This article is part of the “Financing a Sustainable Future” series exploring how companies take steps to set and fund sustainable goals.
Insider, in partnership with Bank of America, is launching the Financing a Sustainable Future editorial series to help business leaders and their stakeholders — including employees, customers, shareholders, and board members — understand the opportunities and uncertainties that come with this secular change to the capital markets.
Over the course of the next five months, Insider’s reporting will bring to life the people, organizations, and coalitions that are driving progress.
While much of the focus of conversations around sustainable finance is on the climate crisis, Insider is taking a holistic approach, with content dedicated to each of the four pillars of stakeholder capitalism as defined by the World Economic Forum.
- People: Reflects a company’s equity and its treatment of employees. Metrics include diversity reporting, wage gaps, and health and safety.
- Planet: Reflects a company’s dependencies and effects on the natural environment. Metrics include greenhouse-gas emissions, land protection, and water use.
- Prosperity: Reflects how a company affects the financial well-being of its community. Metrics include employment and wealth generation, taxes paid, and research and development expenses.
- Principles of Governance: Reflects a company’s purpose, strategy, and accountability. Metrics include criteria measuring risk and ethical behavior.
A pivotal phase in sustainable finance
The series is incredibly timely. A key moment in the world of sustainable finance occurred during the United Nations Climate Change Conference (otherwise known as COP26), in Glasgow, Scotland, during the first two weeks of November 2021.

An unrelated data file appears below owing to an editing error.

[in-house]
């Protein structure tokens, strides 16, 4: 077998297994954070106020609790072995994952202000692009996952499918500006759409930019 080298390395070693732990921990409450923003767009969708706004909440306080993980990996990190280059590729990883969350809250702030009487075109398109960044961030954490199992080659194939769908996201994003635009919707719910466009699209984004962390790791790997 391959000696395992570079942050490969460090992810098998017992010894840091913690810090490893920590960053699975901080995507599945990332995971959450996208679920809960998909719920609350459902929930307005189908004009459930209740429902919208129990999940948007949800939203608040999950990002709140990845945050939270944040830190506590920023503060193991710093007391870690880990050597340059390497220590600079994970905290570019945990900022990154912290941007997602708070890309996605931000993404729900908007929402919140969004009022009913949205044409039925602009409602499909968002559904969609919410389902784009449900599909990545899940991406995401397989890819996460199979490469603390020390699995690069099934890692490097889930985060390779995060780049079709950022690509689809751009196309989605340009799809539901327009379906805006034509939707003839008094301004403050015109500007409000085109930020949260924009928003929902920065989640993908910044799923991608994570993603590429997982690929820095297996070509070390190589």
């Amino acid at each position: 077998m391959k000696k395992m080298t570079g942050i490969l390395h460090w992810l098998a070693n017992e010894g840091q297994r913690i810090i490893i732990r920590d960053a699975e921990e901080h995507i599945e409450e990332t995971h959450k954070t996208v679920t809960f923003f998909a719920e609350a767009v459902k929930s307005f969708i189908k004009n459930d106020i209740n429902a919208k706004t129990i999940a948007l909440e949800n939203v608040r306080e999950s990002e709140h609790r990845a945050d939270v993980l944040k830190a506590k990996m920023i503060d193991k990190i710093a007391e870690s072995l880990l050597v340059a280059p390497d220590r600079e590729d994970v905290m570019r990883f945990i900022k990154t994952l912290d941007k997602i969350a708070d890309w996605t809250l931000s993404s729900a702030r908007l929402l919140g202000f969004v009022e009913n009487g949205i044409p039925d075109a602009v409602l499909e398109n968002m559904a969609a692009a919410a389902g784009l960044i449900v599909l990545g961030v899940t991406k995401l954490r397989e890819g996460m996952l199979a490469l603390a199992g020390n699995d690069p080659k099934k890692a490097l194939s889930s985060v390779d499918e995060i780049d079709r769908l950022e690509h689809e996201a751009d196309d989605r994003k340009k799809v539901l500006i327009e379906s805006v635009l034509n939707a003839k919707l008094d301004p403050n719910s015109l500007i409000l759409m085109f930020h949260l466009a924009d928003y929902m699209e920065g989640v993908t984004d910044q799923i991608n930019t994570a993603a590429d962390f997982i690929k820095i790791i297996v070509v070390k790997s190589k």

A consortium of some 450 banks, insurance companies, and asset managers from 45 countries called Glasgow Financial Alliance for Net Zero (GFANZ), which had launched the previous April, announced that it had committed $130 trillion in assets to transform “the economy for net zero.”
“The architecture of the global financial system has been transformed to deliver net zero,” Mark Carney, the coalition’s leader and a former head of the Bank of England, said in a statement. “We now have the essential plumbing in place to move climate change from the fringes to the forefront of finance so that every financial decision takes climate change into account.”
GFANZ has its detractors, with one criticism being that the coalition has made no mention of divesting from fossil fuels. Regardless, the sustainable-finance juggernaut is already in motion and is becoming an increasingly important consideration for companies looking to raise capital.
To extend Carney’s plumbing analogy, imagine a reservoir of $130 trillion in financial capital that’s ready to be piped in the form of lower-cost borrowing into companies that meet sustainability goals.
In order to tap the benefits of this lower-cost
, companies have to demonstrate their sustainability credentials. That’s where another abbreviation comes in: ESG, which stands for environmental, social, and governance. Companies are adapting ESG standards to signal to investors and financial institutions alike that they’re attaching targets to sustainability statements and adopting a recognized facility for investors to monitor how they’re doing.
Sustainable finance is bigger than just ESG, though the terms are often conflated. It’s the new ecosystem that’s emerging from the legacy investing and finance structures that have capitalized on companies for generations.
A lot of the finance conversation is focused on capitalizing big industries in transition. It’s also about driving innovation from the ground up. The opportunities to fund renewable energy and electric industries, and to invest in emerging technology and climate solutions, are at a scale never seen before.
A community of experts to help us tell these stories
To help us with this ambitious project, we have convened the following advisory council to contribute thought leadership and insights into how their organizations are setting goals and driving toward measurable outcomes. We will also feature our council in a series of virtual events, with the first one taking place on March 8 on the topic of how investing in people transforms economies.